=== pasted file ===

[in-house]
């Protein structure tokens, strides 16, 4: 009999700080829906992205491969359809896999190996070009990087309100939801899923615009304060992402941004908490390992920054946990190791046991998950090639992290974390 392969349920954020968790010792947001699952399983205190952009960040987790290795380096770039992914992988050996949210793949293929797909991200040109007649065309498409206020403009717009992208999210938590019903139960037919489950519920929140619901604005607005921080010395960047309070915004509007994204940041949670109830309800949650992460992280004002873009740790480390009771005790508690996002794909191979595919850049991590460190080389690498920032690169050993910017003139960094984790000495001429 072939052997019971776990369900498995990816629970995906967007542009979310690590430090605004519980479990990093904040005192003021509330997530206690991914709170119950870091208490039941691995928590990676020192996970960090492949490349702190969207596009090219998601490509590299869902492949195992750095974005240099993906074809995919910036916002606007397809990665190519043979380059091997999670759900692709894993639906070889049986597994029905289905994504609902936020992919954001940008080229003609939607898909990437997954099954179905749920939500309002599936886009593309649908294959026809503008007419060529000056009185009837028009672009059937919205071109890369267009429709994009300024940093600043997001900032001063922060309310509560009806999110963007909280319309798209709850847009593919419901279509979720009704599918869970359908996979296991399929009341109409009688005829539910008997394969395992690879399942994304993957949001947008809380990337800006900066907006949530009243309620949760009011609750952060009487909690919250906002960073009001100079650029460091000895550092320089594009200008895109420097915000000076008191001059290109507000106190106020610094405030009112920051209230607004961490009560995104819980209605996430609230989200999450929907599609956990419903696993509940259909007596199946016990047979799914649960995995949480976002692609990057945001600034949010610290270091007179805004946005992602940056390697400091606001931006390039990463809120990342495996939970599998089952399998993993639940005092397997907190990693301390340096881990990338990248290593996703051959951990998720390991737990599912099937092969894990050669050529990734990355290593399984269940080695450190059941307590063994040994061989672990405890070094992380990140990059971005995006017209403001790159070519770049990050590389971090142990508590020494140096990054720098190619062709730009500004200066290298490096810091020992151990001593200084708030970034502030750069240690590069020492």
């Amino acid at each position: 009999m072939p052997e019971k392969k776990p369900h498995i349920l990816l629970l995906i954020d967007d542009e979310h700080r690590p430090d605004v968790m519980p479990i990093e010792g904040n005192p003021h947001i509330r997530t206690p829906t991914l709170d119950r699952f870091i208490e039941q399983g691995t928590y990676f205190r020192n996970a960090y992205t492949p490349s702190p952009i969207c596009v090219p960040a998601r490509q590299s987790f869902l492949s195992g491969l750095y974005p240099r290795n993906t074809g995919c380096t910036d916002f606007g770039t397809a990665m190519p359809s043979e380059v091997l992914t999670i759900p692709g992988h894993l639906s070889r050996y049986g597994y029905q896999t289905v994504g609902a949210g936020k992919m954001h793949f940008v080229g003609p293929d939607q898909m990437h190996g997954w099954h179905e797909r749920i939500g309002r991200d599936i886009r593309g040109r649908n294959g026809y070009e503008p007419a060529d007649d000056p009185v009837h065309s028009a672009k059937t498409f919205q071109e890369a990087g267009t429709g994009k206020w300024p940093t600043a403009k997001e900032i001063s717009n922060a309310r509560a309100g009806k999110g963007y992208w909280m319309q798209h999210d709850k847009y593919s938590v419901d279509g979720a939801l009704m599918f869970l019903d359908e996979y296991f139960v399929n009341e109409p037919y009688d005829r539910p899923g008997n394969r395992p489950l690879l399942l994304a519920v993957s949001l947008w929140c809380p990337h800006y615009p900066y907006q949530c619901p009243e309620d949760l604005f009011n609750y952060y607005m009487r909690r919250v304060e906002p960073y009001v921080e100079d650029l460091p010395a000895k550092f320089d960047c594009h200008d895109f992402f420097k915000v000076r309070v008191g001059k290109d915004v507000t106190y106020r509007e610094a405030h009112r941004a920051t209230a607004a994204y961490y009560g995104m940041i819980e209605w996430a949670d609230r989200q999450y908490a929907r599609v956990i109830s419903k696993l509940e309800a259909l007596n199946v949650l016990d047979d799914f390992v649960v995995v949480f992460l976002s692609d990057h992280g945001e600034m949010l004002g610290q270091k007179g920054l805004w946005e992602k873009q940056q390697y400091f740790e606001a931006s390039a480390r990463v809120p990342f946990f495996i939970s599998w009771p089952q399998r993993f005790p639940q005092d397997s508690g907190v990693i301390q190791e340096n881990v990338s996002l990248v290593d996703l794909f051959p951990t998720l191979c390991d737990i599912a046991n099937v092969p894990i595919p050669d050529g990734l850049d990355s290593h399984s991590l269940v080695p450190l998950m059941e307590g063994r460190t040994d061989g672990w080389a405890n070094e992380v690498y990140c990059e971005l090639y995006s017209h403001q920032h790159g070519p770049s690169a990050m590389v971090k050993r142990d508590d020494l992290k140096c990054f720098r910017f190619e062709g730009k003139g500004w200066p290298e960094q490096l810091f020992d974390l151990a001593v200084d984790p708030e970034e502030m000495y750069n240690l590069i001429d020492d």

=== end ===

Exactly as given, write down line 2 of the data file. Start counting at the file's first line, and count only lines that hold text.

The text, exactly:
């Protein structure tokens, strides 16, 4: 009999700080829906992205491969359809896999190996070009990087309100939801899923615009304060992402941004908490390992920054946990190791046991998950090639992290974390 392969349920954020968790010792947001699952399983205190952009960040987790290795380096770039992914992988050996949210793949293929797909991200040109007649065309498409206020403009717009992208999210938590019903139960037919489950519920929140619901604005607005921080010395960047309070915004509007994204940041949670109830309800949650992460992280004002873009740790480390009771005790508690996002794909191979595919850049991590460190080389690498920032690169050993910017003139960094984790000495001429 072939052997019971776990369900498995990816629970995906967007542009979310690590430090605004519980479990990093904040005192003021509330997530206690991914709170119950870091208490039941691995928590990676020192996970960090492949490349702190969207596009090219998601490509590299869902492949195992750095974005240099993906074809995919910036916002606007397809990665190519043979380059091997999670759900692709894993639906070889049986597994029905289905994504609902936020992919954001940008080229003609939607898909990437997954099954179905749920939500309002599936886009593309649908294959026809503008007419060529000056009185009837028009672009059937919205071109890369267009429709994009300024940093600043997001900032001063922060309310509560009806999110963007909280319309798209709850847009593919419901279509979720009704599918869970359908996979296991399929009341109409009688005829539910008997394969395992690879399942994304993957949001947008809380990337800006900066907006949530009243309620949760009011609750952060009487909690919250906002960073009001100079650029460091000895550092320089594009200008895109420097915000000076008191001059290109507000106190106020610094405030009112920051209230607004961490009560995104819980209605996430609230989200999450929907599609956990419903696993509940259909007596199946016990047979799914649960995995949480976002692609990057945001600034949010610290270091007179805004946005992602940056390697400091606001931006390039990463809120990342495996939970599998089952399998993993639940005092397997907190990693301390340096881990990338990248290593996703051959951990998720390991737990599912099937092969894990050669050529990734990355290593399984269940080695450190059941307590063994040994061989672990405890070094992380990140990059971005995006017209403001790159070519770049990050590389971090142990508590020494140096990054720098190619062709730009500004200066290298490096810091020992151990001593200084708030970034502030750069240690590069020492």